The Sattriya footprint in Bangalore
- Satish Suri
Photos courtesy: Ghananil Phukan

June 11, 2013

Sattriya dance has finally made its footfall in Bangalore. Under the auspices of the Srimanta Sankaradeva Movement Bengaluru Initiative a dance drama ‘Chordhora Jhumara’ in the   Sattriya tradition was presented on 1st June at the Chowdiah Memorial Hall, Bangalore.

Sattriya dance borne out of the living tradition created by the saint philosopher Srimanta Sankardeva in the 15th century in Assam was traditionally performed in Vaishnava monasteries. It has now come to the centre stage and is also classified as one of the eight classical dance forms of India. Victor Banerjee, the Brand Ambassador of The Sankaradeva Movement, spoke about the great journey Sankaradeva undertook more than 500 years ago to establish a philosophy relevant to the present time and created the Sattriya dance form that can be traced back directly to one individual as opposed to a set of people associated with the creation of other dance forms.

Jhumura, a unique style of drama, was first introduced by Mahapurush Madhabdev, the most prominent disciple of Srimanta Sankaradeva. The drama revolves around the childhood pranks of Krishna, his attempt to steal butter in the house of a gopi. He refutes the charge and accuses the gopis of falsely implicating him and they are soon outwitted. Yashoda is worried and anxious about her son, desperately looks for him and finally breaks down. When she eventually locates him in the midst of the gopis, her joys knows no bounds. She admonishes the gopis and holds Krishna in her arms. Bhakti is the central theme of Sattriya.

The narrative opens with the signature rhythmic play of the famous drum and cymbals (khol and taal) that Sankaradeva shaped. The Sutradhar then enters and plays a pivotal role, stringing together all the components, proclaims the theme, announces the entrance and exit of each character and elaborates on the theme. There was a certain fluidity and openness in establishing the narrative, through Krishna’s relationship with the gopis, the common place events surrounding them, the filial love of child Krishna for Yashoda and the vatsalya of Yashodha. The musical component enriched by a tonal quality with the playing of the khol (drum) and the taal (cymbals) accompanied by the violin and flute, complimented the movements of the dancers. There was very little verse in the musical composition. The simple and graceful costumes worn by the artistes added refinement to the presentation, coming out of the long standing tradition of the Sattras.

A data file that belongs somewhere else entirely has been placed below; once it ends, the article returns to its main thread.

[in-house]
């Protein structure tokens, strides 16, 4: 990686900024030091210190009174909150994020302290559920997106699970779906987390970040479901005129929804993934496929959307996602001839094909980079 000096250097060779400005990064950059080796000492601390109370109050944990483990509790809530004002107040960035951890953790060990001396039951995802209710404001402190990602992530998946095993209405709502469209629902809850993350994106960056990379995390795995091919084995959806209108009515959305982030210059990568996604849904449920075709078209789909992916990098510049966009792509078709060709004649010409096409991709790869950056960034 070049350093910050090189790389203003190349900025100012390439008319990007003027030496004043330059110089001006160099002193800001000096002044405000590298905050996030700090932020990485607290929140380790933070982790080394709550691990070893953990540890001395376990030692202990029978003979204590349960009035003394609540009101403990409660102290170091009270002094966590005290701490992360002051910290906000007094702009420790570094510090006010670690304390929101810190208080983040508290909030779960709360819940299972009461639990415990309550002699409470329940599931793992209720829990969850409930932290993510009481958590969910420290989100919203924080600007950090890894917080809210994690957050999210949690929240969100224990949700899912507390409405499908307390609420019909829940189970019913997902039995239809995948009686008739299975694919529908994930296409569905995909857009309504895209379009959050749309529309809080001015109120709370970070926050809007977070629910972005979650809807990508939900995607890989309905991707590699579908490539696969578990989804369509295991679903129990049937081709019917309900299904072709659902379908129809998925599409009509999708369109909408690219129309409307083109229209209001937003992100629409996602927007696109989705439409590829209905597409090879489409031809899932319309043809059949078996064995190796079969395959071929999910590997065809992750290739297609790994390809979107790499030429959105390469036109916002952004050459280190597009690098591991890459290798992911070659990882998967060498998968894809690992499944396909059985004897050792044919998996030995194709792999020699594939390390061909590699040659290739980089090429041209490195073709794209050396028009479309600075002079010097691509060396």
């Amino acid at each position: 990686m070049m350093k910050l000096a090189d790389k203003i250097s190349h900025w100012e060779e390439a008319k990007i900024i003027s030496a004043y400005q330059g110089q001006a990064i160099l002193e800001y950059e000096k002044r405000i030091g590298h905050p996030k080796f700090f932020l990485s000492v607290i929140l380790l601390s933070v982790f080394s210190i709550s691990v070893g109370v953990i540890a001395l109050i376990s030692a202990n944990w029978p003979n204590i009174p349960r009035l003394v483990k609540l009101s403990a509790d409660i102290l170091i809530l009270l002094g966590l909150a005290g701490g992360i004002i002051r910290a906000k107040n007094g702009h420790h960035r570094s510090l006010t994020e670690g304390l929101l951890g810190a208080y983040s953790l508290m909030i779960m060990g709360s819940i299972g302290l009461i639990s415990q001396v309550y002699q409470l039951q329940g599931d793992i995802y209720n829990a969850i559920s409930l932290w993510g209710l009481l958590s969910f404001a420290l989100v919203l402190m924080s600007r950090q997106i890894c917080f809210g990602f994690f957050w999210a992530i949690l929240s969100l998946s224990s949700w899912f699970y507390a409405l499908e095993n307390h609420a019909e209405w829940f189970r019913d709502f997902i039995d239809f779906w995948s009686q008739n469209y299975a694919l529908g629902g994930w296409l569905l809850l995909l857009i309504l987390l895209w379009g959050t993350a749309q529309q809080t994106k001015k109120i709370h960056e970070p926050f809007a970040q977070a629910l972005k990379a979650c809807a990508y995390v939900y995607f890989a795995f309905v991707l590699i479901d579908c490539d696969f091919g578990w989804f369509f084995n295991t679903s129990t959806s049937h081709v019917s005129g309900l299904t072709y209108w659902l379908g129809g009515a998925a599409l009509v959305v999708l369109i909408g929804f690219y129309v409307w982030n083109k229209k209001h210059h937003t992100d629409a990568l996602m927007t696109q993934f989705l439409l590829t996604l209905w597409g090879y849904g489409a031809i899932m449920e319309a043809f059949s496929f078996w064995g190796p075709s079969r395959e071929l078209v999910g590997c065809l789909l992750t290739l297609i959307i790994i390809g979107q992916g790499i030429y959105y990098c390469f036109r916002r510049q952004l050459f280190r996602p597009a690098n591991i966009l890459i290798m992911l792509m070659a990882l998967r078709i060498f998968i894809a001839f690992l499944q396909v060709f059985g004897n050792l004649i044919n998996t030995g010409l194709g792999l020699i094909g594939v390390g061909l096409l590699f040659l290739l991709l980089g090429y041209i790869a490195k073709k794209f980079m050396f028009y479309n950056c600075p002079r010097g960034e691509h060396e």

Rengani Mahanta as the child artiste essayed the role of Krishna, Dr. Mallika Kandali as Yashodha displayed her strength in abhinaya and Sarojini Bhaswa Mahanta displayed remarkable competence as the Sutradhar. The music ensemble consisting of Nityananda Deka and Durgamayee Borah (vocals) supported by Hari Saikia and Narayan Kalita (khol), Ananda Muktiar and Madan Saikia (taal), Hitesh Sarma (violin) and Bhupen Rajbanshi (flute) was sublime and melodic.

The Bengaluru Initiative with its team of dedicated volunteers must be complimented for making this presentation possible. One will surely look forward to seeing the entire repertoire of Sattriya as its footfalls increase in the coming days.

Satish Suri has been an ardent follower of dance and music for more than 40 years, starting with being on  the committee of the International Music and Arts Society founded by Vijaya Devi, sister of the Late Maharaja of Mysore, Jayachamarajendra Wodeyar and now presently is treasurer of World Dance Alliance Karnataka Chapter. He has presented several artistes, both dancers and musicians, over the last 40 years.